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My Daughter is Leaving French Immersion After 9 Years — Was It Worth It?

Jan 1, 2020

After years of conjugating verbs, a deluge of dictées and a plethora of présentations orale, my kid is bidding au revoir to French immersion as she heads off to an arts-focused high school next year. So, was it all worth it? Do I have any regrets?

Well, yes and no.

A few years ago, I wrote an article about what you should know before enrolling your child in French immersion. At the time, my daughter was in Grade 6 and still in the midst of her French-speaking school experience. I felt I hadn’t fully understood what I was getting into when my husband and I signed her up years ago, and wanted to share info with parents about to make this critical decision.

Do you have kids in French immersion, but you don't speak French? You don't have to be an expert on passé composé to help your kids develop effective learning strategies that will take them well beyond Grade 2. 

Now that French immersion is almost behind us, I’m looking back at the full experience and passing on our pros and cons.

I want to emphasize that everyone has different feelings on the subject of French immersion, and I certainly don't speak for all students or families.


The reading suffered

Though I’ll never know for sure, I have my suspicions that reading in French might have diminished some of the joy for my kid. While my daughter hasn’t had any academic issues with reading or writing, she unfortunately doesn’t love to read. This breaks my heart a little.

When my daughter was younger, we used to pore over books together before bed. She begged me to read her favourite stories to her again and again. But once she started to read on her own and was being assigned French texts, the thrill was gone. Was it reading in another language? Was it the quality of books? I’ll never know.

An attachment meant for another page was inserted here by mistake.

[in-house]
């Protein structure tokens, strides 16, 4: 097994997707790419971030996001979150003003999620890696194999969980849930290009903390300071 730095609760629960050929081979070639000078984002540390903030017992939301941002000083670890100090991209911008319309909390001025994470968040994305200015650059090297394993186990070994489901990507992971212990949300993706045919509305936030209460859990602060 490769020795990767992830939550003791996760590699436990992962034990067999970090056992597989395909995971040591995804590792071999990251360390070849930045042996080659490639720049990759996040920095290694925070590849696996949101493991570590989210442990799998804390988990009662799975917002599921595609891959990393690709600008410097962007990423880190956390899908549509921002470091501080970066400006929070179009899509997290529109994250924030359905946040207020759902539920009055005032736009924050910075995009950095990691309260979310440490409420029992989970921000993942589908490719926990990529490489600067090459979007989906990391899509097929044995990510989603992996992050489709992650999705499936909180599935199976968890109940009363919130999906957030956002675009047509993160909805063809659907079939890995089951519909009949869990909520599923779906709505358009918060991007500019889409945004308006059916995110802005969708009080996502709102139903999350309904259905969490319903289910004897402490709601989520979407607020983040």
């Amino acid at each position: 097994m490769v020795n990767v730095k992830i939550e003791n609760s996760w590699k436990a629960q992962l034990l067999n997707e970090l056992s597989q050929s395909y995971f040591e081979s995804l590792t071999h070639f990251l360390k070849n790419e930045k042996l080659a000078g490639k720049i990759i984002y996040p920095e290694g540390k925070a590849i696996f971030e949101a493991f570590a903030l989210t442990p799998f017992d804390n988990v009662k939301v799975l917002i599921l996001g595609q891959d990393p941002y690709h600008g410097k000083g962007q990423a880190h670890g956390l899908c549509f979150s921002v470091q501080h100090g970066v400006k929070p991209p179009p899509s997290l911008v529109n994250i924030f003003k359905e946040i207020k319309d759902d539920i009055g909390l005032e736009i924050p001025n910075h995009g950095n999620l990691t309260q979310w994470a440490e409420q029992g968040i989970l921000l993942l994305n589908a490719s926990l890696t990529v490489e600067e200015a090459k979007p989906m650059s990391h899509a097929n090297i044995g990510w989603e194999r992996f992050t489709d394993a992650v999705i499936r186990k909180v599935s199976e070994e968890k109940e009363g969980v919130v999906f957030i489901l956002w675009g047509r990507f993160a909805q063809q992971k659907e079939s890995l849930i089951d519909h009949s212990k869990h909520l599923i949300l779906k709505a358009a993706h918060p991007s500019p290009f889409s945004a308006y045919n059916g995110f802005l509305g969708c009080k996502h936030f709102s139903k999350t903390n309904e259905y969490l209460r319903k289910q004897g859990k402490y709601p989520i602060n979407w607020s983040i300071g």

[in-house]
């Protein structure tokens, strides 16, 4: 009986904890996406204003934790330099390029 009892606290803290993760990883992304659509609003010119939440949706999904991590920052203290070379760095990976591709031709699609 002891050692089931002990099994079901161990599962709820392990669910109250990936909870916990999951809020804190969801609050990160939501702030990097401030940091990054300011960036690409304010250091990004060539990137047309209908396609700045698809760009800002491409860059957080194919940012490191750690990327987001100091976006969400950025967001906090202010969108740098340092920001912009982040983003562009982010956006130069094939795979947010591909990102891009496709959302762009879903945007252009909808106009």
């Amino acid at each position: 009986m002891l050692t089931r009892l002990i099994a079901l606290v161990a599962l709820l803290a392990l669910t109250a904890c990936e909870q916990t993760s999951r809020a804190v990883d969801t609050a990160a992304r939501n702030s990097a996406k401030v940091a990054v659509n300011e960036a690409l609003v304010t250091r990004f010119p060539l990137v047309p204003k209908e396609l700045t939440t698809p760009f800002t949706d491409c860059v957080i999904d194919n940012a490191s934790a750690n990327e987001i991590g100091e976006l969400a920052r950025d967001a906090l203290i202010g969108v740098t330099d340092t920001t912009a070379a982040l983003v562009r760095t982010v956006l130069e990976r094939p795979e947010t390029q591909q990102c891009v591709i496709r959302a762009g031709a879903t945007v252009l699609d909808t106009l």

Lack of diversity in the classroom

French immersion has often been criticized for creating a two-tier education system in which privileged kids learn French while newcomers and students with learning challenges wind up in English-only programs. This has been painfully evident in my daughter’s classrooms to the point that she acutely feels this absence of inclusiveness. More work needs to be done to make this learning opportunity accessible to all students.

Shortage of French Teachers

French immersion has grown so dramatically in Canada that it has created a shortage of qualified teachers to meet the demand. While my daughter has had some great instructors, she has had her fair share of teacher turnover resulting in multiple years with substitute teachers leading to some significant gaps in learning. I can’t help but feel that might not have happened in the English stream.

And because boards are scrambling to fill teaching positions, sometimes they have had to keep the language requirements for teachers low. As a result, every year would be different and I couldn't help but notice how little actual French speaking went on in class sometimes.


An (almost) bilingual child

My daughter isn’t exactly bilingual like I had hoped, but she could be in the future if she decides to pursue it. She has a strong foundation in French that will benefit her if she chooses to return to it one day.

Made my kid work a little harder

Like most kids in French, my daughter has had to work a little harder in school to succeed in studying in a second language. More than 50 per cent of students leave French immersion before Grade 8, so I’m grateful she was able to stick it out this long. I’d like to think that this will make high school learning a cakewalk. A mom can dream.

Invisible Benefits

Here’s the ephemeral part, the unknown benefits, the things that I can’t say with certainty, but hope to be true. Learning a second language is supposed to improve your brain health, enhance the ability to multitask, keep the mind sharp and increase employment opportunities. I may never know for sure if my daughter will reap these benefits.

What I take away from French immersion is this: I’ve provided my child with the best opportunity to learn another language. Maybe the outcome wasn’t what I envisioned all those years ago. I used to have this idea when my daughter was small that I could somehow curate her life and design it to unfold the way I wanted. At the end of the day, all I can do is provide her with opportunities. The rest is up to her.

Je regrette rien.

Article Author Laura Mullin
Laura Mullin

Read more from Laura here.

Laura Mullin is a published playwright and writer and the co-artistic director of the award-winning company, Expect Theatre. She is also the co-host and producer of PlayME, a podcast that transforms plays into audio dramas now on CBC. She has worked in theatre, film, and television and lives in Toronto with her writer/producer husband and daughter. Follow her on Twitter and Instagram @expectlaura.